2. Res Judicata
3. Issue Estoppel
4. Issue Estoppel within Summary Judgment
5. Stare Decisis
7. Promissory Estoppel
8. Estoppel by Convention
9. Estoppel Against Public Authorities
1. General'Estoppel' refers generally to the phenomenon of someone being stopped from exercising what they think is a right but which they have surrendered by past behaviour.
'Estoppel', as I use the term, includes several similar themes. There are both 'cause of action' and 'issue' estoppel, which some judges consider to be aspects of res judicata. Then there is the near-evidentiary use of the term in the day-to-day cut & thrust of business, whereby one may be held to a position against the beneficial term of a contract if one has acted overtly against it. Then there is stare decisis, the 'legal' counterpart of estoppel, acting to prevent the same legal issue from being re-litigated. I've even seen it arise in the recent development of summary judgment law.
'Estoppel' is truly a broad-based and important legal concept.
2. Res Judicata. Apotex Inc. v. Schering Corporation
In Apotex Inc. v. Schering Corporation (Ont CA, 2018) the Court of Appeal decides not to apply the doctrine of issue estoppel on the facts of the case, and draws a parallel with the doctrine of issue estoppel and that of abuse of process:
 I would note, at the outset, that the scope of the “special circumstances” exception to issue estoppel constitutes a question of law. The standard of review is thus one of correctness: Housen v. Nikolaisen, 2002 SCC 33 (CanLII),  2 S.C.R. 235, at para. 8.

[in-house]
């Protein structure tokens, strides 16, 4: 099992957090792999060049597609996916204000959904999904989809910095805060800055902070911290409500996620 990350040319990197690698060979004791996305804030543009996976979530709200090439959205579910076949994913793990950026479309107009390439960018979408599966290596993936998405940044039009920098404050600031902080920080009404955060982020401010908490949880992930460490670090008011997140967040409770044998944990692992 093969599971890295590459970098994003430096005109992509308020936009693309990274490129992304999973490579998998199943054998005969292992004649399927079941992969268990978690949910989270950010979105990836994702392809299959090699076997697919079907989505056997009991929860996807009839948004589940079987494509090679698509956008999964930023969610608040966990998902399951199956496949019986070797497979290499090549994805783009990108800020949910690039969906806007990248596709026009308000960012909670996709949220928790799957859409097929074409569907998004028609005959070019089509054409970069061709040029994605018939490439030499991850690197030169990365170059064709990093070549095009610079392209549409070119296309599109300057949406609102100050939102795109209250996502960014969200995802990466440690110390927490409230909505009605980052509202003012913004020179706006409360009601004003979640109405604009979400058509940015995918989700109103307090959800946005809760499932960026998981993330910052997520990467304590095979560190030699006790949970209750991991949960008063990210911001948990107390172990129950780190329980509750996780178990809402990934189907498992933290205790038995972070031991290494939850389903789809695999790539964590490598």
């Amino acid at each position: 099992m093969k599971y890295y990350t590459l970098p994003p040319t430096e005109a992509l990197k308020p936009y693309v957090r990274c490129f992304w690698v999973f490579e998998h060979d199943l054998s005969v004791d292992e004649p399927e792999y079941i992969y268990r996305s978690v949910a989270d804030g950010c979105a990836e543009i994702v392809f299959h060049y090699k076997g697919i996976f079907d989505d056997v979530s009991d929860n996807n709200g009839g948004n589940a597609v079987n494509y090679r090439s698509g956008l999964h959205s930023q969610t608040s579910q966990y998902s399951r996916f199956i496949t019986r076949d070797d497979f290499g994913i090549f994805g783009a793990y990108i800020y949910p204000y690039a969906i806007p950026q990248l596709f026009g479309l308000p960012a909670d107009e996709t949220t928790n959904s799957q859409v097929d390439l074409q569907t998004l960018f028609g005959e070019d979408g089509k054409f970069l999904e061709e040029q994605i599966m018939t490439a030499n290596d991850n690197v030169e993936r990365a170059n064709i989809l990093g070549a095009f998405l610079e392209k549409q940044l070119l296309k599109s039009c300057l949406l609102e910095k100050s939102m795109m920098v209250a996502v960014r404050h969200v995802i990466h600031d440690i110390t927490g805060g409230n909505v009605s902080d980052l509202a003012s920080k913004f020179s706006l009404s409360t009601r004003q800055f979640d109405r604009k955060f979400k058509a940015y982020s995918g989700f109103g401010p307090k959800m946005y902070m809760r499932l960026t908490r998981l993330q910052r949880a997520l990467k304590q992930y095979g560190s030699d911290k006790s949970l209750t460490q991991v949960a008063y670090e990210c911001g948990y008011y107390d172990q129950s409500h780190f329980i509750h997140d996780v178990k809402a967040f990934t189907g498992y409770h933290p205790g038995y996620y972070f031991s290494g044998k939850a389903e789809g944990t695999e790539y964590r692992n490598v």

The requirements of, and purpose behind, the doctrine of res judicata were thoroughly canvassed in Danyluk v. Ainsworth Technologies Inc., 2001 SCC 44 (CanLII),  2 S.C.R. 460. In that decision, Binnie J. reviewed the historical development of the doctrine and its component parts: cause of action estoppel and issue estoppel. He also reviewed the development of the doctrine of collateral attack.
 As set out in Danyluk at para. 25, the preconditions to the operation of issue estoppel are: (i) that the same question has been decided; (ii) that the judicial decision which is said to create the estoppel was final; and, (iii) that the parties to the judicial decision or their privies were the same persons as the parties to the proceedings in which the estoppel is raised or their privies. It is clear that those three preconditions are met in this case.
 However, Binnie J. went on in Danyluk to point out that the court retained a discretion not to apply the doctrine where to do so would work an injustice. More specifically, Binnie J. adopted the observation in British Columbia (Minister of Forests) v. Bugbusters Pest Management Inc. (1998), 1998 CanLII 6467 (BC CA), 159 D.L.R. (4th) 50 (B.C.C.A.) where Finch J.A. said, at para. 32:
It must always be remembered that although the three requirements for issue estoppel must be satisfied before it can apply, the fact that they may be satisfied does not automatically give rise to its application. Issue estoppel is an equitable doctrine, and as can be seen from the cases, is closely related to abuse of process. The doctrine of issue estoppel is designed as an implement of justice, and a protection against injustice. It inevitably calls upon the exercise of a judicial discretion to achieve fairness according to the circumstances of each case. Binnie J. added, at para. 67: